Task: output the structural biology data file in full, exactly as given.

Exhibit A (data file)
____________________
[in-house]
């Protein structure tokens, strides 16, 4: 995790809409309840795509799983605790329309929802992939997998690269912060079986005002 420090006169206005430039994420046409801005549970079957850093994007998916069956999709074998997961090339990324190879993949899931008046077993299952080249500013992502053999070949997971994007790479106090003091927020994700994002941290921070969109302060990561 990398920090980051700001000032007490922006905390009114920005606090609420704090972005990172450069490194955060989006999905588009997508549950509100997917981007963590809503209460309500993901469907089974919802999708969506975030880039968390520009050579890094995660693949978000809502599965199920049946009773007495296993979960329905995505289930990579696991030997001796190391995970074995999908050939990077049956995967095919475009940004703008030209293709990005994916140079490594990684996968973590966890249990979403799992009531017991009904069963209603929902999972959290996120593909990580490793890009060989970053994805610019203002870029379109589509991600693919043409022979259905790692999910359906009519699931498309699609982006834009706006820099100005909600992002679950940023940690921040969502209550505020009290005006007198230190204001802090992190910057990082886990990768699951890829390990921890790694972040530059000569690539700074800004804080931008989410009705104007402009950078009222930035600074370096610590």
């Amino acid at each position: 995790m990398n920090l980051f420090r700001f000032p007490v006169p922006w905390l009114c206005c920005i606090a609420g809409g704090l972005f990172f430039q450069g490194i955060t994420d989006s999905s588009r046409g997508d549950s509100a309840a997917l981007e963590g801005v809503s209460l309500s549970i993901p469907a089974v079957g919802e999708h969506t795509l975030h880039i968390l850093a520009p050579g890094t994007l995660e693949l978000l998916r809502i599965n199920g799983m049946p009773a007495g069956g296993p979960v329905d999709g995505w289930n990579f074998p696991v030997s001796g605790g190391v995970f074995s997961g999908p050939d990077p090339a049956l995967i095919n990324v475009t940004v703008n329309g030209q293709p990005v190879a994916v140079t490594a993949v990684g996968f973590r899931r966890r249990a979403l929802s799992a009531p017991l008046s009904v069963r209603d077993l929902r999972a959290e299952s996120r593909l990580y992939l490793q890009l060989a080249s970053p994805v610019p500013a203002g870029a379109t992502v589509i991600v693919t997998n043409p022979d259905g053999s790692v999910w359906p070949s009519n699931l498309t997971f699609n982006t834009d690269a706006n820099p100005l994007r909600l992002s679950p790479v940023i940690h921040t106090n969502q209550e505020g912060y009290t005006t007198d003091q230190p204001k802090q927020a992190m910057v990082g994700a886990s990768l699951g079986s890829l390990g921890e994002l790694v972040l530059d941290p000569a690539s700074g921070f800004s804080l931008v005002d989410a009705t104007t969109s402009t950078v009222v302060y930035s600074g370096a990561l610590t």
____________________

[in-house]
């Protein structure tokens, strides 16, 4: 995790809409309840795509799983605790329309929802992939997998690269912060079986005002 420090006169206005430039994420046409801005549970079957850093994007998916069956999709074998997961090339990324190879993949899931008046077993299952080249500013992502053999070949997971994007790479106090003091927020994700994002941290921070969109302060990561 990398920090980051700001000032007490922006905390009114920005606090609420704090972005990172450069490194955060989006999905588009997508549950509100997917981007963590809503209460309500993901469907089974919802999708969506975030880039968390520009050579890094995660693949978000809502599965199920049946009773007495296993979960329905995505289930990579696991030997001796190391995970074995999908050939990077049956995967095919475009940004703008030209293709990005994916140079490594990684996968973590966890249990979403799992009531017991009904069963209603929902999972959290996120593909990580490793890009060989970053994805610019203002870029379109589509991600693919043409022979259905790692999910359906009519699931498309699609982006834009706006820099100005909600992002679950940023940690921040969502209550505020009290005006007198230190204001802090992190910057990082886990990768699951890829390990921890790694972040530059000569690539700074800004804080931008989410009705104007402009950078009222930035600074370096610590």
């Amino acid at each position: 995790m990398n920090l980051f420090r700001f000032p007490v006169p922006w905390l009114c206005c920005i606090a609420g809409g704090l972005f990172f430039q450069g490194i955060t994420d989006s999905s588009r046409g997508d549950s509100a309840a997917l981007e963590g801005v809503s209460l309500s549970i993901p469907a089974v079957g919802e999708h969506t795509l975030h880039i968390l850093a520009p050579g890094t994007l995660e693949l978000l998916r809502i599965n199920g799983m049946p009773a007495g069956g296993p979960v329905d999709g995505w289930n990579f074998p696991v030997s001796g605790g190391v995970f074995s997961g999908p050939d990077p090339a049956l995967i095919n990324v475009t940004v703008n329309g030209q293709p990005v190879a994916v140079t490594a993949v990684g996968f973590r899931r966890r249990a979403l929802s799992a009531p017991l008046s009904v069963r209603d077993l929902r999972a959290e299952s996120r593909l990580y992939l490793q890009l060989a080249s970053p994805v610019p500013a203002g870029a379109t992502v589509i991600v693919t997998n043409p022979d259905g053999s790692v999910w359906p070949s009519n699931l498309t997971f699609n982006t834009d690269a706006n820099p100005l994007r909600l992002s679950p790479v940023i940690h921040t106090n969502q209550e505020g912060y009290t005006t007198d003091q230190p204001k802090q927020a992190m910057v990082g994700a886990s990768l699951g079986s890829l390990g921890e994002l790694v972040l530059d941290p000569a690539s700074g921070f800004s804080l931008v005002d989410a009705t104007t969109s402009t950078v009222v302060y930035s600074g370096a990561l610590t």